Michael Hyatt’s Full Focus Planner developed by both Michael and his team is the best productivity tool I have added to my locker in many years. It’s even changed the way I use my digital productivity tools. Over the past three weeks, I have been posting photos on social media of my Daily Big 3 in my Full Focus Planner and a number of friends have enquired about the Planner. So, I thought you might like to know! Over the next three weeks, in this Full Focus Planner review, I’m going to explain all about Michael Hyatt’s Full Focus Planner; the productivity principles behind it, and how I use it in my setting. This is the first post in a three-part series. You can read the second post here and the third post here.
About the Creator of the Full Focus Planner
Michael Hyatt is a Christian. That doesn’t mean he rams his religion down people’s throats, but you can certainly tell how his worldview impacts on his business and productivity. I am comfortable with that. He was the CEO and Chairman of Thomas Nelson Publishers, a big publisher of Christian books. When he left, he set up his own company and began blogging on productivity and technology, writing books like Platform and designing online courses. I can’t remember where I first heard of him now, but I can tell you I have avidly followed him throughout that journey.
Digital Productivity Tools
Michael has been a huge fan of digital productivity tools during all that time. I think he may have put me on to OmniFocus which I use for task management, although he switched to Nozbe some time later. At his suggestion, I added a digital calendar of my ideal week (more on that below) to ensure I put the big rocks first into each week. In OmniFocus, I soon had a Morning Ritual, a Workday Startup Ritual, a Workday Shutdown Ritual, a Weekly Review and a Quarterly Review. All of Michael’s tools helped me to become more productive and focused.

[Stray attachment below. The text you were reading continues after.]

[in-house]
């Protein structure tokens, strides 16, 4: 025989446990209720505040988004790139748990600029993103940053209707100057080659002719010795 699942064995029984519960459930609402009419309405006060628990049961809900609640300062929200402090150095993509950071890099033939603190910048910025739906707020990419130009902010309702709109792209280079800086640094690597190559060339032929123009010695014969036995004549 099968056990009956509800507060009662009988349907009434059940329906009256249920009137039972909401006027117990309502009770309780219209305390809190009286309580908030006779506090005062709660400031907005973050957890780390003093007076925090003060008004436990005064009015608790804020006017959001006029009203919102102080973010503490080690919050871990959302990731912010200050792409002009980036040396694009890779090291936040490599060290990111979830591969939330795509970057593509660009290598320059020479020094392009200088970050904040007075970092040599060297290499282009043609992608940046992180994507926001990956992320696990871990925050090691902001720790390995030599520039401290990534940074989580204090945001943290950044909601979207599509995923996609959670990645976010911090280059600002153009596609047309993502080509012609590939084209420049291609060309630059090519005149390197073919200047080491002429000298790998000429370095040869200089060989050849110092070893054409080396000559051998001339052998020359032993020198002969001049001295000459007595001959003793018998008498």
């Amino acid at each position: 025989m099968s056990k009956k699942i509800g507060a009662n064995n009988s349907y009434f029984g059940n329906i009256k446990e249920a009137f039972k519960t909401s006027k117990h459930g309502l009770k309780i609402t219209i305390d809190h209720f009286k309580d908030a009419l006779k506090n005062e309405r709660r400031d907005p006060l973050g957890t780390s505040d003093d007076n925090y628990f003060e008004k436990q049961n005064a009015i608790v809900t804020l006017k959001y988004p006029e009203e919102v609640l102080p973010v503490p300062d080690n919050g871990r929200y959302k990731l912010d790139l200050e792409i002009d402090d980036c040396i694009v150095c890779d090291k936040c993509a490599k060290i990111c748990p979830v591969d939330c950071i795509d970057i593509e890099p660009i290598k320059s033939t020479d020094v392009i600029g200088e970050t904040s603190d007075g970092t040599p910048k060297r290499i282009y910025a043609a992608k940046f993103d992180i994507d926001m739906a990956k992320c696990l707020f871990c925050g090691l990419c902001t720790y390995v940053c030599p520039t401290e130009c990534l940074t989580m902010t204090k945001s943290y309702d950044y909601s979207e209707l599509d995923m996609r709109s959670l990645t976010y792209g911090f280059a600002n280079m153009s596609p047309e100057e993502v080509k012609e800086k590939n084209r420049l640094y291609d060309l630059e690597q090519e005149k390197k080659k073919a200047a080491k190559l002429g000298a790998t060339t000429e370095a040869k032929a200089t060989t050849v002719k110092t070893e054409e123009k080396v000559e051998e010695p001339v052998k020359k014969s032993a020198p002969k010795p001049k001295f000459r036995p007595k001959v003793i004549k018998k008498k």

A Paper Planner?
So when around 12-15 months ago, Michael started mentioning a paper Planner I was intrigued. Was he going rogue on digital? No. What he was advocating was a hybrid system. Michael had begun to take notice of research that says we retain more information and we are more committed to what we write down. A fully digital productivity system doesn’t cut it in the same way. Writing engages a different part of your brain. You have to slow down to write, and this helps you process your thinking better.
In my next post, I’ll flesh out my Full Focus Planner review. I’ll set out the productivity principles Michael Hyatt’s Full Focus Planner is based on, and the difference a hybrid productivity system (a mix of paper and digital productivity tools) rather than a fully digital productivity system makes to my effectiveness. Continue reading my Full Focus Planner review.
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